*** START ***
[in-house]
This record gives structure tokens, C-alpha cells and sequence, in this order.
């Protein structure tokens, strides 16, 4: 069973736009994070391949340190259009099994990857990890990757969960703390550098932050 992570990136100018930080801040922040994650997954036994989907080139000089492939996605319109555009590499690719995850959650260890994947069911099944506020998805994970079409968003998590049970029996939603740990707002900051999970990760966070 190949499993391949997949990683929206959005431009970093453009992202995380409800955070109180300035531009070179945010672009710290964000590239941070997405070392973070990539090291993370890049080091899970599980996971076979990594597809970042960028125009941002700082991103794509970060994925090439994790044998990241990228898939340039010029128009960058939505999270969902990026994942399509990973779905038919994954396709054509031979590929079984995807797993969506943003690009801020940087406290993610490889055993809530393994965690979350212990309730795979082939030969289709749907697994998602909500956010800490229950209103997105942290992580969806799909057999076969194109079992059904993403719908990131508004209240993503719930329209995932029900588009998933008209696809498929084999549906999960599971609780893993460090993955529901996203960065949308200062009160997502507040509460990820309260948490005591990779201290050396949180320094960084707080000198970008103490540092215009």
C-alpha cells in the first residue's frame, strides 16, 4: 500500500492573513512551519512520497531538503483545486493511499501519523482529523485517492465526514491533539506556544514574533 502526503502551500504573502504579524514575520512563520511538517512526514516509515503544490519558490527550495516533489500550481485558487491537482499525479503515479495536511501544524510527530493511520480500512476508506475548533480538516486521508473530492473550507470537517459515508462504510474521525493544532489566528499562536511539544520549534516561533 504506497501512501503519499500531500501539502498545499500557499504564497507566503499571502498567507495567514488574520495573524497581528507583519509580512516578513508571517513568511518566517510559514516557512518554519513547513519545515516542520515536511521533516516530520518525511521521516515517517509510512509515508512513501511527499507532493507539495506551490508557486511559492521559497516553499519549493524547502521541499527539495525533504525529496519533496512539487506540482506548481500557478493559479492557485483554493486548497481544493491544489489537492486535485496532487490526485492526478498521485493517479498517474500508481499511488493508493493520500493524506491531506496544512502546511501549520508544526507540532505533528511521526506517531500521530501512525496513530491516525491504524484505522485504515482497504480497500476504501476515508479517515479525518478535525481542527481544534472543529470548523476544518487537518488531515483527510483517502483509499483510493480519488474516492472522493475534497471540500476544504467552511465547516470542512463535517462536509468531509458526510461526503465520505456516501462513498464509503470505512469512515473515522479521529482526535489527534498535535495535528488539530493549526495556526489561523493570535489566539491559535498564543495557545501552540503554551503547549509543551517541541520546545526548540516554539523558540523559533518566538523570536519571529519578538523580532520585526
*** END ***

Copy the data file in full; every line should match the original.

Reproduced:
[in-house]
This record gives structure tokens, C-alpha cells and sequence, in this order.
């Protein structure tokens, strides 16, 4: 069973736009994070391949340190259009099994990857990890990757969960703390550098932050 992570990136100018930080801040922040994650997954036994989907080139000089492939996605319109555009590499690719995850959650260890994947069911099944506020998805994970079409968003998590049970029996939603740990707002900051999970990760966070 190949499993391949997949990683929206959005431009970093453009992202995380409800955070109180300035531009070179945010672009710290964000590239941070997405070392973070990539090291993370890049080091899970599980996971076979990594597809970042960028125009941002700082991103794509970060994925090439994790044998990241990228898939340039010029128009960058939505999270969902990026994942399509990973779905038919994954396709054509031979590929079984995807797993969506943003690009801020940087406290993610490889055993809530393994965690979350212990309730795979082939030969289709749907697994998602909500956010800490229950209103997105942290992580969806799909057999076969194109079992059904993403719908990131508004209240993503719930329209995932029900588009998933008209696809498929084999549906999960599971609780893993460090993955529901996203960065949308200062009160997502507040509460990820309260948490005591990779201290050396949180320094960084707080000198970008103490540092215009």
C-alpha cells in the first residue's frame, strides 16, 4: 500500500492573513512551519512520497531538503483545486493511499501519523482529523485517492465526514491533539506556544514574533 502526503502551500504573502504579524514575520512563520511538517512526514516509515503544490519558490527550495516533489500550481485558487491537482499525479503515479495536511501544524510527530493511520480500512476508506475548533480538516486521508473530492473550507470537517459515508462504510474521525493544532489566528499562536511539544520549534516561533 504506497501512501503519499500531500501539502498545499500557499504564497507566503499571502498567507495567514488574520495573524497581528507583519509580512516578513508571517513568511518566517510559514516557512518554519513547513519545515516542520515536511521533516516530520518525511521521516515517517509510512509515508512513501511527499507532493507539495506551490508557486511559492521559497516553499519549493524547502521541499527539495525533504525529496519533496512539487506540482506548481500557478493559479492557485483554493486548497481544493491544489489537492486535485496532487490526485492526478498521485493517479498517474500508481499511488493508493493520500493524506491531506496544512502546511501549520508544526507540532505533528511521526506517531500521530501512525496513530491516525491504524484505522485504515482497504480497500476504501476515508479517515479525518478535525481542527481544534472543529470548523476544518487537518488531515483527510483517502483509499483510493480519488474516492472522493475534497471540500476544504467552511465547516470542512463535517462536509468531509458526510461526503465520505456516501462513498464509503470505512469512515473515522479521529482526535489527534498535535495535528488539530493549526495556526489561523493570535489566539491559535498564543495557545501552540503554551503547549509543551517541541520546545526548540516554539523558540523559533518566538523570536519571529519578538523580532520585526